Brazil and Russia discuss nuclear partnerships
Talks between different companies in the nuclear industry from the two
Publicado em 06/06/2016 - 10:27 Por Flávia Villela* reports for Agência Brasil - MOSCOW
Brazil and Russia are discussing potential nuclear energy deals that may be completed in the near future. Recognized worldwide for its nuclear technology, Russia has been making heavy investments in nuclear technology, especially in developing countries. The country has just hosted the world's biggest nuclear power conference, AtomExpo 2016, bringing together thousands of participants from 50 countries in Moscow in the first week of June.
The event was sponsored by Russia's state-owned nuclear energy corporation ROSATOM, which invited dozens of international journalists to the event, including from Agência Brasil. The visit included a tour of a generation 3+ nuclear plant in Novovoronezh, regarded as the world's most advanced. It is the same plant Russia has been trying to sell to Brazil since Brazil's President Dilma Rousseff, currently suspended, announced plans to build at least four nuclear power plants in the country by 2030.
According to ROSATOM executive Kirill Komarov, the economic and political crisis facing Brazil has not changed the Russian energy company's plans to increase partnerships with the country. “Nuclear energy should be beyond political issues, because Brazil's need for nuclear plants is huge. And despite the current situation, [negotiations] press ahead,” said Komarov.
“A month ago, we received an invitation from [Brazil's state-owned corporation] Eletronuclear to visit sites, provide consultancy, and help pick the most suitable locations for power plants. We are excited about Brazil's nuclear program and will be happy to join it,” he said.
Marcelo Gomes, New Nuclear Power Plant Development Advisor for Eletronuclear, said talks with different companies are at an early stage, but Russia has proved a qualified, experienced, and proactive partner. “Generation 3 plants have introduced innovations that make them safer. There are some very interesting projects for Brazil. We are finding out more about each other, the Russians have been very cooperative and we could see good results,” he said.
Under Brazil's Constitution, the State has the role of operating nuclear facilities and holds a monopoly on nuclear materials. But according to Gomes, the prospect of private companies building nuclear power plants can become a reality with Brazil's interim government. “This perception has been reflected in the words of the new minister [of Mines and Energy]. The hints we have been getting and the needs of the power sector indicate these projects are going ahead,” he said.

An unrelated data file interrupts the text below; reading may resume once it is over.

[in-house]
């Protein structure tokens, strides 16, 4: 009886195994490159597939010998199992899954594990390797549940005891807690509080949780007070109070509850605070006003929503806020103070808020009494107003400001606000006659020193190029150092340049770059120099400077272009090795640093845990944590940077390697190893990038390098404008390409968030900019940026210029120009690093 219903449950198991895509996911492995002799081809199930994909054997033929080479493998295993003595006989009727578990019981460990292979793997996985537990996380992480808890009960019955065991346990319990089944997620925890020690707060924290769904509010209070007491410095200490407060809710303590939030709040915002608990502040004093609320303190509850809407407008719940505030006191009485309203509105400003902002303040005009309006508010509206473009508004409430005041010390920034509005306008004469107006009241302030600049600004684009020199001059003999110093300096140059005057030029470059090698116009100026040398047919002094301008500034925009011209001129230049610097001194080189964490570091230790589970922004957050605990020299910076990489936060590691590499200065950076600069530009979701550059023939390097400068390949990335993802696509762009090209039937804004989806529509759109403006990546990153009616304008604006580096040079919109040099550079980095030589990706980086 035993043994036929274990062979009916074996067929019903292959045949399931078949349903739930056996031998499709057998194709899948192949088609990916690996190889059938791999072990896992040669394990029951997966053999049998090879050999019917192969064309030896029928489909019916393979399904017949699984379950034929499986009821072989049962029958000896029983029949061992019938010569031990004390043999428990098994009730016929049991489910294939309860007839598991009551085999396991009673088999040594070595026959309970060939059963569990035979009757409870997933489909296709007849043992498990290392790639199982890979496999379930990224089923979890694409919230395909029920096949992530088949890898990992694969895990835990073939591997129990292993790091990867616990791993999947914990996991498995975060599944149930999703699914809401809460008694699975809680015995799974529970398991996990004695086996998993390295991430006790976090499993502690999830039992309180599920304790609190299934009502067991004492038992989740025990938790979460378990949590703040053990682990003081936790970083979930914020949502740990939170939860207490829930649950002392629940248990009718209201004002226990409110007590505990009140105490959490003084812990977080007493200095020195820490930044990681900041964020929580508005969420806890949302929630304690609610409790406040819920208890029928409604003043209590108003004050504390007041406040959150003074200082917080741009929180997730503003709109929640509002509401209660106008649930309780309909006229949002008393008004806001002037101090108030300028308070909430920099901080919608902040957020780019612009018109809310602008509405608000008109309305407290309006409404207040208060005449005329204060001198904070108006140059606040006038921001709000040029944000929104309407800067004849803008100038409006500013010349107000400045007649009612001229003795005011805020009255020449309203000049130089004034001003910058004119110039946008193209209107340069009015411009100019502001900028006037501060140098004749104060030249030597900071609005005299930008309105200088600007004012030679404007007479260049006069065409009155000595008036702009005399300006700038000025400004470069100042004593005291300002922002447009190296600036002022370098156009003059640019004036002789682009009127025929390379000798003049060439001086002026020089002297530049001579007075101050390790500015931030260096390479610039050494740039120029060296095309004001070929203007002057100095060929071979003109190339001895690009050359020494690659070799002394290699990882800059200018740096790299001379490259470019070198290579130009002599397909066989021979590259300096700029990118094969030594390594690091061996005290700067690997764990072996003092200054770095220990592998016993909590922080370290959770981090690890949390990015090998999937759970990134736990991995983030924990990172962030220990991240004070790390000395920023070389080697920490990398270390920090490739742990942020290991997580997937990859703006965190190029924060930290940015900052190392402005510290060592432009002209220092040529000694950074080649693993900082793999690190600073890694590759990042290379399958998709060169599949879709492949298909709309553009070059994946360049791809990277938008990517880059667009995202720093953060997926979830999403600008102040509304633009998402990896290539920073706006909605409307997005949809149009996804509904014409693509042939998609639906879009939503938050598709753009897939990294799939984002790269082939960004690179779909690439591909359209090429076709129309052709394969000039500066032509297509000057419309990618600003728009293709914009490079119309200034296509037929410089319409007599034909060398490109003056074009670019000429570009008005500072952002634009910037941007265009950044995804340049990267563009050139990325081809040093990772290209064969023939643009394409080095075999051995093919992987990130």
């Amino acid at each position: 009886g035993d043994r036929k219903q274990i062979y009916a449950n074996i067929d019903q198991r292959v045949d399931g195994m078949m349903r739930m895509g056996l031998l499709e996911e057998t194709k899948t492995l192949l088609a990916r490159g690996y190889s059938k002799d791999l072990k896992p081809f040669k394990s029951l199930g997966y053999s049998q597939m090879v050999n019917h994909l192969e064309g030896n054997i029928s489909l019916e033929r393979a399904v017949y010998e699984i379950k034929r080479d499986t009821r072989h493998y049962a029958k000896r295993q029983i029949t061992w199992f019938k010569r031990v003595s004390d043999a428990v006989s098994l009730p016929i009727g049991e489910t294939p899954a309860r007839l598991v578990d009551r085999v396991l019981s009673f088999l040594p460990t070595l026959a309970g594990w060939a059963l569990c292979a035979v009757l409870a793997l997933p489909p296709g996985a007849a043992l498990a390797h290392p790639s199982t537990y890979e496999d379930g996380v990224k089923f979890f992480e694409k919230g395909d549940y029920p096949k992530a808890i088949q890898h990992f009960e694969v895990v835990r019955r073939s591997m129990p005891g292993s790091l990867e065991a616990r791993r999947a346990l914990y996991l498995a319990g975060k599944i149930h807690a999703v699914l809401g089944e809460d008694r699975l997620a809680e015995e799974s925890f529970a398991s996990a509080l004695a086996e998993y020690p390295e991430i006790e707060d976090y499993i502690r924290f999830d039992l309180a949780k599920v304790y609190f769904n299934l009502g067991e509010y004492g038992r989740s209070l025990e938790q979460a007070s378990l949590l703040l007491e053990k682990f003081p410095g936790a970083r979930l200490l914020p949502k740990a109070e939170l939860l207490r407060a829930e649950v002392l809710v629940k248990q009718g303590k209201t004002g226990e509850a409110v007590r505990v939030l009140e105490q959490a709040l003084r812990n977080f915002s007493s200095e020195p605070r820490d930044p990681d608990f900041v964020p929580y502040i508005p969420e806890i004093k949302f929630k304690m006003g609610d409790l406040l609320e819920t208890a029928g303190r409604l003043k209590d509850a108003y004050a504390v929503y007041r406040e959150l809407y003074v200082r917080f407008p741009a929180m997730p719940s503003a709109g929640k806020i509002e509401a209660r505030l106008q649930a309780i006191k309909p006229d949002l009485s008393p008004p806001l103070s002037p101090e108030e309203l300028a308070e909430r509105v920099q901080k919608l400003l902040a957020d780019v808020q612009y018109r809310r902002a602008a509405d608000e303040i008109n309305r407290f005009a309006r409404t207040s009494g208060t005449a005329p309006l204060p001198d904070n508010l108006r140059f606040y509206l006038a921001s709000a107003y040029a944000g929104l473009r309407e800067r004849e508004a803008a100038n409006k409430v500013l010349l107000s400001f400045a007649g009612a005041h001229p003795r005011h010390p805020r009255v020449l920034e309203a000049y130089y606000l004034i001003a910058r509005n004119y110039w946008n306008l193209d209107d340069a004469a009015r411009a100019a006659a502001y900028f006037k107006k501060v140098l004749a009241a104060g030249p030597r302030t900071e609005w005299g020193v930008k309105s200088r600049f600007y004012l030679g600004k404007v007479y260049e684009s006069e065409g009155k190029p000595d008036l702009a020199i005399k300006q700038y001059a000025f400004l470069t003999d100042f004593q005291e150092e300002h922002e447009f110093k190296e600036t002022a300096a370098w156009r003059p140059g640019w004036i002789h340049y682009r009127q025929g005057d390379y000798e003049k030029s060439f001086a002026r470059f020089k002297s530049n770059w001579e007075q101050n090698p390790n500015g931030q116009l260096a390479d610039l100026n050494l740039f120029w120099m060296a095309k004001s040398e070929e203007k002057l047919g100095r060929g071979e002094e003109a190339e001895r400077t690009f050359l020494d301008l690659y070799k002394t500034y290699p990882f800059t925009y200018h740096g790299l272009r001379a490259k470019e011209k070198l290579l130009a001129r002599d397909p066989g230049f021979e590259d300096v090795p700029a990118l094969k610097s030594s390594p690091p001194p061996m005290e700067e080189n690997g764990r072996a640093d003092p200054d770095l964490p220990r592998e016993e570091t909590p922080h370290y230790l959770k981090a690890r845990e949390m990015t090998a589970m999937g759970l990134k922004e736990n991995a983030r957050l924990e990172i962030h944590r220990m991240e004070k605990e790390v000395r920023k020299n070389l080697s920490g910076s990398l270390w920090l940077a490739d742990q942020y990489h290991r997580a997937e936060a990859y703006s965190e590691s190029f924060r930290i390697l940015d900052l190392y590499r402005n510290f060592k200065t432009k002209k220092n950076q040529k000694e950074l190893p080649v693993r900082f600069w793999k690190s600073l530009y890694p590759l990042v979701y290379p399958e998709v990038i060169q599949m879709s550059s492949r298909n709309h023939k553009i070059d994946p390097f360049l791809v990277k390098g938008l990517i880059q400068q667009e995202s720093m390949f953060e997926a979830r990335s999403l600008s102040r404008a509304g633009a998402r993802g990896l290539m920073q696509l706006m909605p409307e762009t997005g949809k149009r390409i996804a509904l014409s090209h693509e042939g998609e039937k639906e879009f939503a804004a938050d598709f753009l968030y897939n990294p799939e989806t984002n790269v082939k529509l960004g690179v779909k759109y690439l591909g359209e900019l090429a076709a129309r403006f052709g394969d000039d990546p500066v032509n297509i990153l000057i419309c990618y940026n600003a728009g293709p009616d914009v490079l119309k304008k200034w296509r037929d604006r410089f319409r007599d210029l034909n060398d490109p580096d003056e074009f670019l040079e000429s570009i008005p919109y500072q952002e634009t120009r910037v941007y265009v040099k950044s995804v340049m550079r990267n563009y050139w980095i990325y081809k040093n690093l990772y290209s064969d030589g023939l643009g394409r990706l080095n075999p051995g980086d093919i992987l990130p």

Gomes was also enthusiastic about talks with ROSATOM to complete Angra 3 [nuclear plant] in Rio de Janeiro state, whose construction project stalled due to compliance issues. Antonio Muller, chairman of the Brazilian Association for the Development of Nuclear Activities (ABDAN), believes an alternative to complete Angra 3 would be Eletronuclear paying ROSATOM megawatt-hours to finish the project.
“Angra 3 is on the waterside and its metal enclosure stalled midway. Any further delays [to complete the project] will result in corrosion, which would be a major complication. The turbine project is nearly done. All we need is a quick solution,” Muller warned.
He also believes that the time is ripe for changes in Brazil's legislation. “Crises provide opportunities. I believe we must end the [state] monopoly, no business will agree to be a partner in such a big venture if Eletronuclear remains the controlling stakeholder. We must make a decision a.s.a.p. or face power shortages,” he said.
Russia is building 34 nuclear power plants worldwide, which makes it an industry leader. Its main competitors in nuclear power include the United States, China, Korea, and France. Jakub Godzimirski, an expert in Russian energy policy from Norway, says Latin America lacks expertise in nuclear technology, which makes it an attractive market for Russia. According to him, nuclear technology is also vital for Russia to produce more energy and ensure the safety of its nuclear weapons.
*The reporter traveled at the invitation of ROSATOM, Russia's state-owned nuclear energy corporation.
Translated by Mayra Borges
Fonte: Brazil and Russia discuss nuclear partnerships
Edição: Wellton Máximo / Augusto Queiroz